And maybe, here is the place to begin—the kind of letter you can write, the kind of letter you should write, and I pray, the kind of letter you will write.

Son / daughter,

You are beautifully and wonderfully made, as is—whether lesbian, gay, bisexual or transgender, it matters not. The One who holds all the stars in the sky holds you with deepest affection. You are not, nor ever will be, a problem to be solved, a question that needs an answer, nor a mistake that needs transformation—you are a finished, divine work of art. I am always proud of you and there will never be a day I don’t take great joy in calling you my child, no matter what. You are of the greatest gifts from God in my life. No, I am not a perfect parent, and yes, there have been desperately important moments I so wish I could have back that I missed showing the relentless loyalty and love I have for you. I am sorry, at times I have been flat out wrong—wrong about God, wrong about you, wrong about life, wrong about most everything. I’ve done a whole lot more talking than listening, selfishly absorbed with myself. Yet, this remains true and the deepest desire of my heart, that the same unconditional, affirming love the Father has for me, is the same love you know and experience to have from me as well, as much as I am capable of humanly doing so. For He loves you, delights in you, is proud of you, believes in you, and so do I—He will never leave you nor forsake you, and neither will I. I stand with you, by you, and for you, forever.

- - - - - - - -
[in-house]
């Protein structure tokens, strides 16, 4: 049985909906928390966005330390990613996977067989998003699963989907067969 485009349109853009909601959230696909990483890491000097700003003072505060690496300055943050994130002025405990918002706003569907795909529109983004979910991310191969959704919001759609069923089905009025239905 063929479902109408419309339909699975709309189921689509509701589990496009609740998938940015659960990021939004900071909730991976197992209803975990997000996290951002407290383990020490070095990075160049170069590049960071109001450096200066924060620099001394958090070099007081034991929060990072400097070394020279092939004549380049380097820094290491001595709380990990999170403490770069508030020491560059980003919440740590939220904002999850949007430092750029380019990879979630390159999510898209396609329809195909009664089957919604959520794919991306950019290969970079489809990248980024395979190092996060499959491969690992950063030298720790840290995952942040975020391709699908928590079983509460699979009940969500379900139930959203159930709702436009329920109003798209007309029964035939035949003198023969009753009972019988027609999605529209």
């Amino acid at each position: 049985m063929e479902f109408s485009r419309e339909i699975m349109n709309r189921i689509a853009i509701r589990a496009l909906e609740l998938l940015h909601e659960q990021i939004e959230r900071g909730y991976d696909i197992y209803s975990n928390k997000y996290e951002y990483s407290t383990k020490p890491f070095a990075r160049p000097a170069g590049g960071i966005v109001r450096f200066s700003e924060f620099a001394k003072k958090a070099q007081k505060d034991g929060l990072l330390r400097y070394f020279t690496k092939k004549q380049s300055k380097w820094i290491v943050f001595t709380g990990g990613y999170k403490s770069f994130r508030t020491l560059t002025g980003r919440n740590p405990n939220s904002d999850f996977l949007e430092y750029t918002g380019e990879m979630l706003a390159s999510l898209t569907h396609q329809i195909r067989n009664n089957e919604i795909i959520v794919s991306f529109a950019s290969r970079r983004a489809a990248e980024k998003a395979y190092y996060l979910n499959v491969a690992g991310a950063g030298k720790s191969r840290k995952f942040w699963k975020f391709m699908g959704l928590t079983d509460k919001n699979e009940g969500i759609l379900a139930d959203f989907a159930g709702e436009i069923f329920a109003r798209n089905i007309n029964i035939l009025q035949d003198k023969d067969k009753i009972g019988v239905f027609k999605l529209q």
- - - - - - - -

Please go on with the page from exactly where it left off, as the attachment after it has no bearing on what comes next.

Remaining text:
With deepest love,

Mom / Dad

2 Comments

  1. Chris, for a long time this is what I most wanted to hear from my family. It was not meant to be. Both my parents grew up in a different time; both were born before 1920. They believed all the lies and misinformation about what it means to be gay. In my fear of being rejected, I researched all the (then) current modalities being applied toward “Conversion Therapy.” I tried working with Mental Health Therapists (six different times); I tried dating (4 different young women) I prayed frequently and spent years attending multiple different Retreat Programs (the last one being Cursillo). And eventually I went off to Seminary to become a Priest (I am now a “recovering” Catholic). All to no avail. From the time of my 14th birthday when I entered High School (1970) until November 12, 2010. On the 12th, I was reading a book of the various Coming Out experiences of different men and women.